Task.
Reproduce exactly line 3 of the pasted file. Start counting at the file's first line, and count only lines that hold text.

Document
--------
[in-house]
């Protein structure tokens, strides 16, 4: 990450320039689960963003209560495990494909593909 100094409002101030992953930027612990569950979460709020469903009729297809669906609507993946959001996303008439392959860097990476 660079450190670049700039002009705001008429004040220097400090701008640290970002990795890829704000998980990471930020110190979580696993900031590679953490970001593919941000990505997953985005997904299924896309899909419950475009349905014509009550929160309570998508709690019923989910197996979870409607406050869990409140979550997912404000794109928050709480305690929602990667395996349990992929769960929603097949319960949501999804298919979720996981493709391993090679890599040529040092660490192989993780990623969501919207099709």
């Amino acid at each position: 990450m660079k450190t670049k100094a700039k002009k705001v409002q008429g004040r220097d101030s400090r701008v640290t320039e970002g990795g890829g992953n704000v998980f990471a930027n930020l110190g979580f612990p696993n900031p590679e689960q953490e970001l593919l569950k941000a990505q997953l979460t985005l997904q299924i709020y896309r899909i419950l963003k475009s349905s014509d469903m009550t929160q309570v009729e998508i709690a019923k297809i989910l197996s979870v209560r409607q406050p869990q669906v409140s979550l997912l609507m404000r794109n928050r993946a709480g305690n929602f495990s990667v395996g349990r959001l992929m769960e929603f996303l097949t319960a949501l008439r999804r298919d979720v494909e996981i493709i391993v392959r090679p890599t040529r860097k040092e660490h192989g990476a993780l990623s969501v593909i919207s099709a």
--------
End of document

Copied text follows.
């Amino acid at each position: 990450m660079k450190t670049k100094a700039k002009k705001v409002q008429g004040r220097d101030s400090r701008v640290t320039e970002g990795g890829g992953n704000v998980f990471a930027n930020l110190g979580f612990p696993n900031p590679e689960q953490e970001l593919l569950k941000a990505q997953l979460t985005l997904q299924i709020y896309r899909i419950l963003k475009s349905s014509d469903m009550t929160q309570v009729e998508i709690a019923k297809i989910l197996s979870v209560r409607q406050p869990q669906v409140s979550l997912l609507m404000r794109n928050r993946a709480g305690n929602f495990s990667v395996g349990r959001l992929m769960e929603f996303l097949t319960a949501l008439r999804r298919d979720v494909e996981i493709i391993v392959r090679p890599t040529r860097k040092e660490h192989g990476a993780l990623s969501v593909i919207s099709a």